[The Takács Quartet concert] was filmed in the beautiful, historic Chautauqua Auditorium, but we did not record all of the videos here in Boulder. Much of the content for the Virtual Festival was recorded by the Festival musicians and our guest artists in their own homes using cell phones and mini audio recorders. These recordings come from all over the country. My role for a number of these concerts would be to take the individual recorded parts and combine them to create a complete piece of music. We had very good results with our video productions, but the process was not without its share of problems and complications. I believe the key to our success was the excellent performances from our Festival musicians and guest artists. Great performances will always overcome the limitations of the technology of the time and in this case it was the audio and video quality of the cell phone.
ELIZABETH: You are a musician as well as a recording/sound designer. Which came first? How do the two roles support one another?
MICHAEL: It all started when I began recording my original music for short films I created as a kid. For the music I played all of the instruments, and for the videos I did all of the filming and editing. I produced maybe 30 or so in a two year period. Many were stop-motion animation and others were music videos. I really had no training at the time but it was really fun and was a great creative outlet for me.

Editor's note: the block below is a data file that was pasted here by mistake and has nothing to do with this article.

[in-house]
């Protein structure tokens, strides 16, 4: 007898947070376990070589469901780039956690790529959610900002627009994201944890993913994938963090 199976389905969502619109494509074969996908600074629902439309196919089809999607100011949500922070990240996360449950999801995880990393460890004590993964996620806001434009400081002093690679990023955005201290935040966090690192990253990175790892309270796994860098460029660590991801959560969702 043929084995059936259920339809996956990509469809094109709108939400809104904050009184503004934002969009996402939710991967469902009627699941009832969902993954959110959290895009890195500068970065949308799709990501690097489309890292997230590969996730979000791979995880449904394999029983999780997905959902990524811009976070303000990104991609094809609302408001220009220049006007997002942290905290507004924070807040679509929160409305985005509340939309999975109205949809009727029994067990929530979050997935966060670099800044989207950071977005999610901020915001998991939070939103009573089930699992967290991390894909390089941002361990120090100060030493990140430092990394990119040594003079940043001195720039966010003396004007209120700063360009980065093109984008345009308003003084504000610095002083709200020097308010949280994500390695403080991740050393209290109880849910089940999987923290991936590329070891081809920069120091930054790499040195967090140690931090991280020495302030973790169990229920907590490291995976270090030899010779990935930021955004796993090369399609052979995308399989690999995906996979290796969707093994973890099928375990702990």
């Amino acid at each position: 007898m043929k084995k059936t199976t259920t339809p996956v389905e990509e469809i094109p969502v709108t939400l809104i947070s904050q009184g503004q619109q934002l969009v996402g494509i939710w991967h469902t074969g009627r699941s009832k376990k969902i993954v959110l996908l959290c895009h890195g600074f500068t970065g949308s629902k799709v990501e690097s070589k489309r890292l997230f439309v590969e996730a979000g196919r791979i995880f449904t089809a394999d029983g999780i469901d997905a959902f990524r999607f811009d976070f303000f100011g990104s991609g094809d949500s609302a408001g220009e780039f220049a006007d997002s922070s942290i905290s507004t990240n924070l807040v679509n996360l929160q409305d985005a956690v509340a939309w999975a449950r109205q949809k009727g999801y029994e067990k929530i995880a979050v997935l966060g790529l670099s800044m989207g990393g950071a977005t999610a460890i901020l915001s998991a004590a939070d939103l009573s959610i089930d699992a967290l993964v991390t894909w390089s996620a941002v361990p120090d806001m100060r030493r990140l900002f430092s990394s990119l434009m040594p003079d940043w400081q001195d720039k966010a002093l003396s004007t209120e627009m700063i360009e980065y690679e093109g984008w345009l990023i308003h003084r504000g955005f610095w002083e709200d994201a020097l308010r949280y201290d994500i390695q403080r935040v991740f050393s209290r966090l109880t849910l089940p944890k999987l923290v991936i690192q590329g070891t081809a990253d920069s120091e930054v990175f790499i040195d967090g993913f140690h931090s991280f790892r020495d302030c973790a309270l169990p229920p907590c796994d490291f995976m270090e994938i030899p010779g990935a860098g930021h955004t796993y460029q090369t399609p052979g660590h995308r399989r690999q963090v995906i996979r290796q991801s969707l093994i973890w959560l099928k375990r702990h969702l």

I continued to expand my interest in audio recording in college pursuing a certificate in music technology while at the same time working on undergraduate and graduate degrees in guitar performance with the renowned guitar pedagogue Bruce Holzman.
I studied classical music recording engineering and production with John Hadden. He is known for his early music recordings for Sony and Harmonia Mundi. Since then I have held a number of positions that have helped to broaden my skills in the performing arts with recording engineer and managing performance venue technical staff positions for both universities and municipalities in addition to my own audio and video production company. Over the last 25 years, I have recorded and provided sound reinforcement for many thousands of concerts in addition to producing commercial recordings. I surpassed the 5,000 mark years ago. Back in 2015 I decided to offer high definition multi-camera video production services to my clients.
In short, I have essentially been doing this sort of work my whole life. I guess you could say I was ready for this Virtual Festival opportunity. Does being a trained musician help? Of course, and in fact it would be impossible to produce classical music otherwise. It is not a universal language and requires a deep knowledge and musical experience to produce it as a recorded art form. Some incorrectly think it is all a matter of turning knobs and pushing buttons. The audio and video recording equipment are only tools and the tools will always change and evolve. The musical mind is the only thing that really matters.
ELIZABETH: What is one thing that you learned from engineering the Virtual Festival?
MICHAEL: That it was an absolute honor and pleasure to work with [Music Director] Peter Oundjian this summer. He was amazingly supportive during the whole season. I could not have done it without his help.
Interested in taking guitar lessons from Michael? Learn more at his faculty page at the Center for Musical Arts website.